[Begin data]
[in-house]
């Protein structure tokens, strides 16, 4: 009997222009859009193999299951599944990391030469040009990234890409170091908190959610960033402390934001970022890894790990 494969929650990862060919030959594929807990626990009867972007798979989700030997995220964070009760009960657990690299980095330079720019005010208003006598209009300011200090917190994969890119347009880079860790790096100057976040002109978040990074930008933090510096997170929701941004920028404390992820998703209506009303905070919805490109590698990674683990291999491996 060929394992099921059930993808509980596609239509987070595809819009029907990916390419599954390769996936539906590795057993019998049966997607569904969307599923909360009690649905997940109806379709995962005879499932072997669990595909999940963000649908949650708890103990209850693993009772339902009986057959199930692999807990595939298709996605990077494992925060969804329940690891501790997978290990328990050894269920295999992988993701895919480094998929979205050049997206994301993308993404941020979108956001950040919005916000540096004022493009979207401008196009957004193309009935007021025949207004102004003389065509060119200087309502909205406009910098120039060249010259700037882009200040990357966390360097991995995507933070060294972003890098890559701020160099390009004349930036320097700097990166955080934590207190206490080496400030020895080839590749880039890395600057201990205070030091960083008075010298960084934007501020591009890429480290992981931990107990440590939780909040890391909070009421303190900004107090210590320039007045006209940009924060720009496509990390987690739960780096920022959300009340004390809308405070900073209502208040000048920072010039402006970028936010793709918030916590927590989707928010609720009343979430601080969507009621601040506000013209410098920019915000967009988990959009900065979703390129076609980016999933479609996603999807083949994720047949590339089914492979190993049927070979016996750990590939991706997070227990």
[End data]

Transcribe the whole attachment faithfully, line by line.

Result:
[in-house]
């Protein structure tokens, strides 16, 4: 009997222009859009193999299951599944990391030469040009990234890409170091908190959610960033402390934001970022890894790990 494969929650990862060919030959594929807990626990009867972007798979989700030997995220964070009760009960657990690299980095330079720019005010208003006598209009300011200090917190994969890119347009880079860790790096100057976040002109978040990074930008933090510096997170929701941004920028404390992820998703209506009303905070919805490109590698990674683990291999491996 060929394992099921059930993808509980596609239509987070595809819009029907990916390419599954390769996936539906590795057993019998049966997607569904969307599923909360009690649905997940109806379709995962005879499932072997669990595909999940963000649908949650708890103990209850693993009772339902009986057959199930692999807990595939298709996605990077494992925060969804329940690891501790997978290990328990050894269920295999992988993701895919480094998929979205050049997206994301993308993404941020979108956001950040919005916000540096004022493009979207401008196009957004193309009935007021025949207004102004003389065509060119200087309502909205406009910098120039060249010259700037882009200040990357966390360097991995995507933070060294972003890098890559701020160099390009004349930036320097700097990166955080934590207190206490080496400030020895080839590749880039890395600057201990205070030091960083008075010298960084934007501020591009890429480290992981931990107990440590939780909040890391909070009421303190900004107090210590320039007045006209940009924060720009496509990390987690739960780096920022959300009340004390809308405070900073209502208040000048920072010039402006970028936010793709918030916590927590989707928010609720009343979430601080969507009621601040506000013209410098920019915000967009988990959009900065979703390129076609980016999933479609996603999807083949994720047949590339089914492979190993049927070979016996750990590939991706997070227990």